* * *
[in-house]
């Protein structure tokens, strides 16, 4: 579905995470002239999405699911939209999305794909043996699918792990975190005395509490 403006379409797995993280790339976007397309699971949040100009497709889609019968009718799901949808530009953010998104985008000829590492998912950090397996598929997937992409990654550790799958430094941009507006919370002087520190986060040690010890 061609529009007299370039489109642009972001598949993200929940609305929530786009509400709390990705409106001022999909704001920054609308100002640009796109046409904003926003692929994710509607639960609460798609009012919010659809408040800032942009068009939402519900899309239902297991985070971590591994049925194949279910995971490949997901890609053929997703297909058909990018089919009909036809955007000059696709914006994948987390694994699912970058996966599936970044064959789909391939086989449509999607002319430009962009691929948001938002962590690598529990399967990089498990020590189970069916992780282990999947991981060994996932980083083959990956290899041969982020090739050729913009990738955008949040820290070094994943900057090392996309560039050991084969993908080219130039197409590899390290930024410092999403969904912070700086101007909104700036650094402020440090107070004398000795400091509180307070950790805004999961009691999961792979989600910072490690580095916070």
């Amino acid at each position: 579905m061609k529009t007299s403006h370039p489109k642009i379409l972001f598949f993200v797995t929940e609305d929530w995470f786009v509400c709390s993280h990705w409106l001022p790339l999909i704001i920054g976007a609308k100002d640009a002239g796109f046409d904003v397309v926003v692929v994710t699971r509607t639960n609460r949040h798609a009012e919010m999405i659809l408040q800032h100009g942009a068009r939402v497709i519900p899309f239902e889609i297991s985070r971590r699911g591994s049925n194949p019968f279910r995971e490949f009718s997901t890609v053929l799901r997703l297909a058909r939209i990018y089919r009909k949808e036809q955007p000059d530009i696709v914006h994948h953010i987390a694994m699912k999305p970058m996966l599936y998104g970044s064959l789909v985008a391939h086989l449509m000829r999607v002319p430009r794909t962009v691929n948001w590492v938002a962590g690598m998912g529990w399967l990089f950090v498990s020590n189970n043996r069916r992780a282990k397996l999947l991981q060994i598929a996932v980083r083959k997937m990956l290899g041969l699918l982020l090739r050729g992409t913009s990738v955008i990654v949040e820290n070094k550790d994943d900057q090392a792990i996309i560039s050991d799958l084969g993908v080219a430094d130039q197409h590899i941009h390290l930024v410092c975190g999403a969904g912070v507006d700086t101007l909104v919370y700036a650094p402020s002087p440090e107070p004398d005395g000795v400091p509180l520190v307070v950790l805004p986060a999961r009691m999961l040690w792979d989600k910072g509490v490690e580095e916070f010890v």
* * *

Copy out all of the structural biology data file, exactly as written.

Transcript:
[in-house]
């Protein structure tokens, strides 16, 4: 579905995470002239999405699911939209999305794909043996699918792990975190005395509490 403006379409797995993280790339976007397309699971949040100009497709889609019968009718799901949808530009953010998104985008000829590492998912950090397996598929997937992409990654550790799958430094941009507006919370002087520190986060040690010890 061609529009007299370039489109642009972001598949993200929940609305929530786009509400709390990705409106001022999909704001920054609308100002640009796109046409904003926003692929994710509607639960609460798609009012919010659809408040800032942009068009939402519900899309239902297991985070971590591994049925194949279910995971490949997901890609053929997703297909058909990018089919009909036809955007000059696709914006994948987390694994699912970058996966599936970044064959789909391939086989449509999607002319430009962009691929948001938002962590690598529990399967990089498990020590189970069916992780282990999947991981060994996932980083083959990956290899041969982020090739050729913009990738955008949040820290070094994943900057090392996309560039050991084969993908080219130039197409590899390290930024410092999403969904912070700086101007909104700036650094402020440090107070004398000795400091509180307070950790805004999961009691999961792979989600910072490690580095916070």
């Amino acid at each position: 579905m061609k529009t007299s403006h370039p489109k642009i379409l972001f598949f993200v797995t929940e609305d929530w995470f786009v509400c709390s993280h990705w409106l001022p790339l999909i704001i920054g976007a609308k100002d640009a002239g796109f046409d904003v397309v926003v692929v994710t699971r509607t639960n609460r949040h798609a009012e919010m999405i659809l408040q800032h100009g942009a068009r939402v497709i519900p899309f239902e889609i297991s985070r971590r699911g591994s049925n194949p019968f279910r995971e490949f009718s997901t890609v053929l799901r997703l297909a058909r939209i990018y089919r009909k949808e036809q955007p000059d530009i696709v914006h994948h953010i987390a694994m699912k999305p970058m996966l599936y998104g970044s064959l789909v985008a391939h086989l449509m000829r999607v002319p430009r794909t962009v691929n948001w590492v938002a962590g690598m998912g529990w399967l990089f950090v498990s020590n189970n043996r069916r992780a282990k397996l999947l991981q060994i598929a996932v980083r083959k997937m990956l290899g041969l699918l982020l090739r050729g992409t913009s990738v955008i990654v949040e820290n070094k550790d994943d900057q090392a792990i996309i560039s050991d799958l084969g993908v080219a430094d130039q197409h590899i941009h390290l930024v410092c975190g999403a969904g912070v507006d700086t101007l909104v919370y700036a650094p402020s002087p440090e107070p004398d005395g000795v400091p509180l520190v307070v950790l805004p986060a999961r009691m999961l040690w792979d989600k910072g509490v490690e580095e916070f010890v």